Belper School

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Belper School and Sixth Form Centre
John O'Gaunt's Way

, ,

Coordinates53°01′35″N 1°27′25″W / 53.0265°N 1.4569°W / 53.0265; -1.4569Coordinates: 53°01′35″N 1°27′25″W / 53.0265°N 1.4569°W / 53.0265; -1.4569
TypeFoundation school
Local authorityDerbyshire
Department for Education URN112989 Tables
HeadteacherMartyn Cooper
Age11 to 18
EnrolmentApproximately 1,300

Belper School and Sixth Form Centre is a foundation secondary school located in the north-east of Belper, Derbyshire, England. In October 2014, Ofsted reported that its overall effectiveness is 'Good'.[1]

It has received Healthy Schools status and the Artsmark Gold award. The current headteacher is Mr. Martyn Cooper.


Belper School is larger than average,[1] catering for 1,311 students as of academic year 2015–2016, a 10.5% reduction since 2012–2013 when the school taught 1464 students between 11 and 18 years old – a decrease attributed by the headteacher to variations in birth rate.[2] The majority of the school is white British with below average numbers of cared-for children and children identified as having special educational needs or disability.[1]


The 2009 Ofsted report had this to say about the school: "Belper School has a distinctive ethos which stresses positive relationships between students, staff and parents as the key basis for learning and personal development. Students wear no formal uniform and use the first names of teachers, resulting in an informal atmosphere around the school, but one where the students feel well supported by adults. 'It is what gives our school a unique flavour and enables us to view our teachers as equals', one student said."[3]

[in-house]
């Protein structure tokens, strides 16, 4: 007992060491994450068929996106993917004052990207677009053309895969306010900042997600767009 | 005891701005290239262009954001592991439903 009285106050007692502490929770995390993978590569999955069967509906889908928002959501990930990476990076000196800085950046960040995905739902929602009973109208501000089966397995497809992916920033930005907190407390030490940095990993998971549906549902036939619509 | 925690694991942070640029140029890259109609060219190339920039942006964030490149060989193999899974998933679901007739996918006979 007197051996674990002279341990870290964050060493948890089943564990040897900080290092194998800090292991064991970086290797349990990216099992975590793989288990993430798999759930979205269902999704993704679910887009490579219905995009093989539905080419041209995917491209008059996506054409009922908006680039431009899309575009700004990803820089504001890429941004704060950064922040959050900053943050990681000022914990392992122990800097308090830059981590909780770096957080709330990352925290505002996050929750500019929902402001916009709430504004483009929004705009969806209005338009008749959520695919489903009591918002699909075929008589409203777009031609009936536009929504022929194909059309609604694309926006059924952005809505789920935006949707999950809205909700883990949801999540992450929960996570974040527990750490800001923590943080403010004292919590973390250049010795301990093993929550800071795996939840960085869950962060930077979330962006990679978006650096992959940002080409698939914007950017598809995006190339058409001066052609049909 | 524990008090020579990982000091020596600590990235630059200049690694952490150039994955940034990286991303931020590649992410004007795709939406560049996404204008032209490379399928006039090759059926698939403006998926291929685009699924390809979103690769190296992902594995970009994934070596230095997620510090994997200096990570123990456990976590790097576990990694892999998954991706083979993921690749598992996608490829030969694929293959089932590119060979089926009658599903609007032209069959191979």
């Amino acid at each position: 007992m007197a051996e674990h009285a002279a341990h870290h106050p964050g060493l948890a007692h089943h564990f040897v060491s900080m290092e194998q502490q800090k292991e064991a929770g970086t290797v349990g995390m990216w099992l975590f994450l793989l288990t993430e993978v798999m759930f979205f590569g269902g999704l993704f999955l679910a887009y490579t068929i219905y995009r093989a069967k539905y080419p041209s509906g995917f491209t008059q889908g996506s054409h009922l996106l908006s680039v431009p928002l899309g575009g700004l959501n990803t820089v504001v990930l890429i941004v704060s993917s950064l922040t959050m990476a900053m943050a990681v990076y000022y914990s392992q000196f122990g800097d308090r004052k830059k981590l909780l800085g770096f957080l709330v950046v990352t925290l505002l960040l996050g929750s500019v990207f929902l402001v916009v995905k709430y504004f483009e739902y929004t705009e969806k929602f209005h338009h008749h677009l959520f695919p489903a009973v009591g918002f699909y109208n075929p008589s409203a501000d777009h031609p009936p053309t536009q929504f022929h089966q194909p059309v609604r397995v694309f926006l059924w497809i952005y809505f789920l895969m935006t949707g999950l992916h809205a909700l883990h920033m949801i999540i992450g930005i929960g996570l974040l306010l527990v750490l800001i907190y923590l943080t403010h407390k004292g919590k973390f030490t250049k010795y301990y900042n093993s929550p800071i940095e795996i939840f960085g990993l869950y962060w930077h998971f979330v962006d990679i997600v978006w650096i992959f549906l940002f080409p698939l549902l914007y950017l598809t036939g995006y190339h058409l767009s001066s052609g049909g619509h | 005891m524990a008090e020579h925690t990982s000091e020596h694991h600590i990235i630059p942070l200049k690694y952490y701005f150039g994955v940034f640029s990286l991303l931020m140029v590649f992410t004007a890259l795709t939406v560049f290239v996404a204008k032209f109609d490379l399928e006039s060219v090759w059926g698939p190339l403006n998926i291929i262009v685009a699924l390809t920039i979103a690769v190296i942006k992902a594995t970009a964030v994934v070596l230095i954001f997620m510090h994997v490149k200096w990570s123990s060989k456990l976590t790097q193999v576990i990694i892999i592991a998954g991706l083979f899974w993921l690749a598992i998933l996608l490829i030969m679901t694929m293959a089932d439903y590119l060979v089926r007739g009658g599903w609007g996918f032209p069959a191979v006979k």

The school, previously known as Belper High School was created in 1973 from an amalgamation of the existing 'Herbert Strutt grammar school founded in 1909 and two secondary modern schools. Belper High School was built as a 13–18 high school (upper school) and took shape in a barely complete, largely open-plan new building, built adjacent to the local sports centre. Roland Mathias, the poet, was headmaster of the Herbert Strutt School from 1958 to 1964. Herbert Strutt School had around 650 boys and girls.

Three tier education[edit]

The new school, opening on a new site in September 1973, was built with the adjacent new leisure centre, which it still jointly owns and runs with Amber Valley Borough Council. Michael Tucker was the new headmaster.

From 1973 until 1991, the school was part of an experimental three-tier educational system, with a number of local primary schools feeding into two larger middle schools; the former Herbert Strutt Grammar School (renamed the Herbert Strutt Middle School) and Parks Middle School, located on Belper's Park's Estate. These two middle schools then fed pupils into Belper High School.

Two tier education[edit]

In 1986, this system was changed to a more conventional two-tier system, in which Herbert Strutt Middle School became Herbert Strutt Primary School. The Parks Middle School was subsequently closed, and the school buildings, which were in an awful state were demolished. In 2008, the Herbert Strutt Primary School moved into new accommodation, while the historical Grade II* listed building still remains on the A6, located directly opposite Babington Hospital.